Shareholder Activism in Canada is on the Rise

Activism in Canada on the Rise

Shareholder activism is on the rise again in Canada, and corporate boards and senior management are concerned. Activist defense is disruptive and requires significant time and resources. In addition, fending off an activist in the past does not make a company permanently immune.

Shareholder activism started off as a U.S. phenomenon and has spread globally. In Canada, 57 public activist campaigns were waged in 2017; the second highest number outside of the U.S. The trend is expected to accelerate, with Canada-based companies publicly targeted by activists projected to jump by 45% for the full year. As of September 2018, those campaigns have already outpaced the number of campaigns for all of 2017.

The Canadian Activist Landscape

As activist campaigns began to emerge in Canada, they revealed some features of the Canadian regulatory landscape that differ from the U.S.  Canadian corporate law has fewer barriers to activism than U.S. law.  For example, shareholder access to the proxy process is more open in Canada. Shareholders with only 5% of the vote can force management to call a special shareholders meeting, whereas the percentages in the U.S. are generally much higher, ranging from 10% to as high as 51% depending on each company’s by-laws and/or state of incorporation. In Canada, a company’s entire board of directors is up for election each year. This differs from practice in the U.S. where many companies have staggered boards, where only a portion of the board, generally one-third, is up for election in any given year. This acts as a brake on an activist shareholder’s ability to take control of a company’s board.  Those advantages to the activist investor are offset to some degree by the style of engagement with companies in Canada and various other features of Canadian law and regulation.

When activists mount public challenges to companies, a good deal of press attention is generated.  What is less obvious is shareholder activism in private talks between investors and companies.  Indirectly, the results of privately negotiated solutions may often be observed in changes to management or the replacement of directors.  That distinction also applies to the role of activist investors in M&A transactions.  For example, a merger or exploration of strategic alternatives is often driven by private discussions between large shareholders and the company.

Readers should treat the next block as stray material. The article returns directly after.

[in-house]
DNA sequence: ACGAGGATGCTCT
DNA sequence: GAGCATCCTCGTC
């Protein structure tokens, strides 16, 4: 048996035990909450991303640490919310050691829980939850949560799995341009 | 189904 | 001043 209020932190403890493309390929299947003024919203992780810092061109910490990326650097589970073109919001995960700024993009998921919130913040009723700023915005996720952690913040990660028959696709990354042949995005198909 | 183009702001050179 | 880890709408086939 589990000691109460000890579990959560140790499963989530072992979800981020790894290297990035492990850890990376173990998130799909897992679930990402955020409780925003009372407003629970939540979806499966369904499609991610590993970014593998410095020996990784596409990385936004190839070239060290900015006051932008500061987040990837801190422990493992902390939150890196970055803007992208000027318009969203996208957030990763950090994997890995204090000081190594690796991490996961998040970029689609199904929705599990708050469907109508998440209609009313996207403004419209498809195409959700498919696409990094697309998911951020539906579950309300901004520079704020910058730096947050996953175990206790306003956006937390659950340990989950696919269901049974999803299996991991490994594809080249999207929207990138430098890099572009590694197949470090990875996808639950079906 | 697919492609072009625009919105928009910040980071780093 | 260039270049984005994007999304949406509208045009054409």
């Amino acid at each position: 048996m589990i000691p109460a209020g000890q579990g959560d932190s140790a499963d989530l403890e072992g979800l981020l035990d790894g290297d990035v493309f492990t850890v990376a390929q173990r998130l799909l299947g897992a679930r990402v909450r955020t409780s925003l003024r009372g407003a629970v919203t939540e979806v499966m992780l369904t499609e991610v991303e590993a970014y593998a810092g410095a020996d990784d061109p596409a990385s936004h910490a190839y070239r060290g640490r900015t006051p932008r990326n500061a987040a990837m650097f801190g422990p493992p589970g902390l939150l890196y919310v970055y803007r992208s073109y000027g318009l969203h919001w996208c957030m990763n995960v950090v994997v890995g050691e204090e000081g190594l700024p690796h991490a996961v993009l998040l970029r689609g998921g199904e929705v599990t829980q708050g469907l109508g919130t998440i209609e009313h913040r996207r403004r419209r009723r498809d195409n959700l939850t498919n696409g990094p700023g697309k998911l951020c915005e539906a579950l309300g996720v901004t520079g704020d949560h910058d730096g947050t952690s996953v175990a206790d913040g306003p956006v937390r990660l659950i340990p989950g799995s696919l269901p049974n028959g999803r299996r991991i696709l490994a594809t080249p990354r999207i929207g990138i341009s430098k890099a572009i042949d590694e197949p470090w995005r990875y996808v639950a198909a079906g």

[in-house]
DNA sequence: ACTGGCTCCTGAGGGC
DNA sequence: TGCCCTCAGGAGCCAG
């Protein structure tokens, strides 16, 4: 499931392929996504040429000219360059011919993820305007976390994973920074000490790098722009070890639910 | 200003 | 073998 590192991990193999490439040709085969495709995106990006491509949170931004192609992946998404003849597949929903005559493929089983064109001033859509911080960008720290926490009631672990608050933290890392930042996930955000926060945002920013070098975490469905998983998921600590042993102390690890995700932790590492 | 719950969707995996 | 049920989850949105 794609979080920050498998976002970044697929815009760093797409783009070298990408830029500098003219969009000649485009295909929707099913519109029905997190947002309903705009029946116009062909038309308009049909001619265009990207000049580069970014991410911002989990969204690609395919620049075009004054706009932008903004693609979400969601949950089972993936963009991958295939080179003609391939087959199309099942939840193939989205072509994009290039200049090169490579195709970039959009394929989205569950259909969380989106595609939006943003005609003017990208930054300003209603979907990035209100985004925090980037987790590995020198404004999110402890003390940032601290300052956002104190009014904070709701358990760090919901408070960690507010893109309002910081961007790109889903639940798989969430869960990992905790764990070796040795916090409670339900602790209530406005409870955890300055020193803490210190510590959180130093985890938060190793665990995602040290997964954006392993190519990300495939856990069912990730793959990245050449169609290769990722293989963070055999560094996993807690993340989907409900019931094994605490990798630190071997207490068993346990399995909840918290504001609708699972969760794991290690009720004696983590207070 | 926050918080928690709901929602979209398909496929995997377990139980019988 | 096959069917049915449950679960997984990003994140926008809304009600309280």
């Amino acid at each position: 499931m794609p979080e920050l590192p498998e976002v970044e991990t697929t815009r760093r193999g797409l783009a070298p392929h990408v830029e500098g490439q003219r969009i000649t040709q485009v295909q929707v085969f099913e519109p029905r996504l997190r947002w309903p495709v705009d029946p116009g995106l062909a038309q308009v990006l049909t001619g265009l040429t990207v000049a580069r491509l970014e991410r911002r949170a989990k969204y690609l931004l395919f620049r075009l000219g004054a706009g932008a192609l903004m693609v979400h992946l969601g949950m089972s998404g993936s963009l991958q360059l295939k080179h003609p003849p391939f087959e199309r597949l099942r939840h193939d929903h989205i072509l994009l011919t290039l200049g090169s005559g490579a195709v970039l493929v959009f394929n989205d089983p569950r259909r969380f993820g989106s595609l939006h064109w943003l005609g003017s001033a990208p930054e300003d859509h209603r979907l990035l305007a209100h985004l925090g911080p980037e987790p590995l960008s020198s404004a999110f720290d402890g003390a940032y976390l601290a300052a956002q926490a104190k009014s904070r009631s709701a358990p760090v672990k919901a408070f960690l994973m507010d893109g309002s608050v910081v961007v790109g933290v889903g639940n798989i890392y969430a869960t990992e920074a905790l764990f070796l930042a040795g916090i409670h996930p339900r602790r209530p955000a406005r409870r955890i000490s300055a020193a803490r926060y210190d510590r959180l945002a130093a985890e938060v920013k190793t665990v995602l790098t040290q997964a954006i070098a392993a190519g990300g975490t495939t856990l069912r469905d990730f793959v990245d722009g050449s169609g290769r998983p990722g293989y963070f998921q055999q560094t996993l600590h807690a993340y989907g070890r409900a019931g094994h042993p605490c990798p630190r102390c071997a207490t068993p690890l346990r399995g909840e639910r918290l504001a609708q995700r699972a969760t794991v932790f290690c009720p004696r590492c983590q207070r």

Activism tends to move in waves and to focus on particular companies for specific reasons.  Some of the factors that typically influence where activism occurs are:

  • Underperforming sectors
  • Underperforming companies
  • Commodity price uncertainty

For example, long-time gold investor Paulson & Co. launched the Shareholders Gold Council in September 2018 along with 16 other notable investors in gold companies.  The group has stated that it intends to engage with management teams on matters of compensation, corporate governance and capital allocation.  This mobilization of a broad-based group of activist investors is unusual and will put a tremendous amount of pressure on the precious metals sector.

Preparing for Activists

Shareholder engagement, via consistent dialogue with long-term shareholders, can be the best and most powerful weapon against shareholder activism. This entails crafting a compelling long-term equity story and actively delivering the messaging through an ongoing outreach to existing shareholders. In addition, targeting new potential “long-only” investors can serve as a valuable counterpoint to activist shareholders. Measures include, but are not limited to, non-deal roadshows, conference participation, transparent reporting, investor relations responsiveness, and social media outreach.

Preparation, attention and shareholder engagement are critical elements of a proactive plan to mitigate the risk of investor activism.  Senior management and the board must:

  1. ensure that the company maintains a good sense of the issues activists might raise;
  2. actively monitor changes to the company’s shareholder base and understand the motivations of each notable investor, particularly when M&A transactions are pending; and
  3. regularly review the company’s strategic priorities and ensure they are communicated to shareholders as well as to proxy advisors and rating agencies frequently and consistently.